The rivalry that once existed in Liberec between Rapid and Slavia can be compared to a smaller version of the rivalry between Prague's two most famous clubs, Sparta and Slavia. In 1938, the Munich Agreement was signed, in which representatives of the United Kingdom, France, Italy and Germany forced Czechoslovakia to withdraw from their border area and surrender it to Germany. After the city of Liberec was incorporated into the Third Reich, Czech football in the city came to a halt for a full seven years.

Post-War Era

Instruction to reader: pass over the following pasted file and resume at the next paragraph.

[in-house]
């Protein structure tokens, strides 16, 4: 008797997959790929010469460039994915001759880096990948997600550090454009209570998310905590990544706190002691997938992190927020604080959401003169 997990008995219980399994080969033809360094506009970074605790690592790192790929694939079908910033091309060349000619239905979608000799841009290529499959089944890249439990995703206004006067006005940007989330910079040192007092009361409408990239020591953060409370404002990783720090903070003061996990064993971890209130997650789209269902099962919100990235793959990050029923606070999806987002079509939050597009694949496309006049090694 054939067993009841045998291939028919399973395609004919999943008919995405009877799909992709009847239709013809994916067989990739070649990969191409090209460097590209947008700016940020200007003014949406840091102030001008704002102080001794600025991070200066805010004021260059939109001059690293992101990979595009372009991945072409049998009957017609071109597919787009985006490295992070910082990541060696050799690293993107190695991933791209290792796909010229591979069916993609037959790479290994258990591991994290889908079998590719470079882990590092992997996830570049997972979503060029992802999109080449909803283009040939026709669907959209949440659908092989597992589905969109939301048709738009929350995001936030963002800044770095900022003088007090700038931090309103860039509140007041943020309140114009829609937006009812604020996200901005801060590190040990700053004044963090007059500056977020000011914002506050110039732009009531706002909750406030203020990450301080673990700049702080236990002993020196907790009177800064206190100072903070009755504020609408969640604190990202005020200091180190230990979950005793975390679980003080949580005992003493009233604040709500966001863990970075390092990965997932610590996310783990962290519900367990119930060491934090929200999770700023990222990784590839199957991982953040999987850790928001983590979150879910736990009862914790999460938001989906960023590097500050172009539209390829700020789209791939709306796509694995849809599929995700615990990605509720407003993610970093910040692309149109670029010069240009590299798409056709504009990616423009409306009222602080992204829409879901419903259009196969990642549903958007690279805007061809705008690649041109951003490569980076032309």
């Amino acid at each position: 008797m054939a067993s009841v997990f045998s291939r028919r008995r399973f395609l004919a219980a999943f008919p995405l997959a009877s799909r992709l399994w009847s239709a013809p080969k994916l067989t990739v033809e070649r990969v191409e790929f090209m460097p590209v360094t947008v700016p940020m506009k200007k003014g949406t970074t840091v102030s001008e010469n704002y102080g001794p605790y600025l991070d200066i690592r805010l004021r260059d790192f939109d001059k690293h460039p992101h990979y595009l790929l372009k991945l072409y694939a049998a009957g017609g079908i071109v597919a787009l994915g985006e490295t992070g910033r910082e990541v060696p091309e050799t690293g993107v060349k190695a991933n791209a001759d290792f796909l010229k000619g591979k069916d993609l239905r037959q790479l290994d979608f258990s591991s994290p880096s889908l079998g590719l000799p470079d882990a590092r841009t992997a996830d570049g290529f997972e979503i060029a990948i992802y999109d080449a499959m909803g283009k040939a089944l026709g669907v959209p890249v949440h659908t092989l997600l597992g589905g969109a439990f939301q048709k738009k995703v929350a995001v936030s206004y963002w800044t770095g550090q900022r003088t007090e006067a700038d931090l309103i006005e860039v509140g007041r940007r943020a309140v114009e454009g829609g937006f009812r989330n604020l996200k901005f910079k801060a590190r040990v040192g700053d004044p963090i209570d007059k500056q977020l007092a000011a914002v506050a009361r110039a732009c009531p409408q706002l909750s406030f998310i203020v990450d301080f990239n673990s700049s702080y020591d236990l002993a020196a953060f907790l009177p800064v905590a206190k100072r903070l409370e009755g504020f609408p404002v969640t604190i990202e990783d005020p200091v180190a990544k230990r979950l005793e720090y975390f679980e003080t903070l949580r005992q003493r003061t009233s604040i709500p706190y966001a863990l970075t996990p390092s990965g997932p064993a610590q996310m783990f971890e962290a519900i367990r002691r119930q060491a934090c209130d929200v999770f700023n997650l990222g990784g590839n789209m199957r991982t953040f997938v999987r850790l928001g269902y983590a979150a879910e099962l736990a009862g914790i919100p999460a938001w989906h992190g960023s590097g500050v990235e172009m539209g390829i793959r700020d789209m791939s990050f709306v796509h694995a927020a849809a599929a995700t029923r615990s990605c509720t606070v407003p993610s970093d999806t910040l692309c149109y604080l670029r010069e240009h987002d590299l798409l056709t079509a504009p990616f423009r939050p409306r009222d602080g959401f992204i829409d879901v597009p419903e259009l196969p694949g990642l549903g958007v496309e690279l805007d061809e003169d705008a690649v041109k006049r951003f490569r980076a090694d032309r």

At the end of World War II and with the liberation of Czechoslovakia in 1945, Liberec took on the character of a Czech city. The first post-war game was played in Turnov on 10 June 1945 by Liberec's football club Slavia. On 15 July 1945, representatives of Czech football clubs from the border areas that had started up again met at the Radnice hotel. The result of the meeting was the verdict that each border-area club continue in the same league that it had played in up until 1938. After seven years of forced inactivity, Slavia Liberec was again included in Class I A and Rapid Horni Ruzodol in Class II. In February 1948, the Communists seized power in Czechoslovakia. Under the new name of Kolora, Rapid Liberec, former Horni Ruzodol, fought its way to be promoted to the premier league. Due to the poorly thought-out restructuring of Czechoslovak physical education and sports, Kolora remained in the second league – yet an administrative decision placed Slavoj Liberec, originally established as Cechie, in the premier league. At the time, Slavoj had only played in the regional league. This reorganization created a lot of bad blood in Liberec. After one season, Slavoj was relegated to the second league. Three years later, Kolora once again battled its way up to be promoted to the premier league, but the team could not manage to save themselves from relegation the following season. Whenever Kolora, which later played under the name of Jiskra, met up with Slavoj Liberec, the match was always important and a rough battle to the end.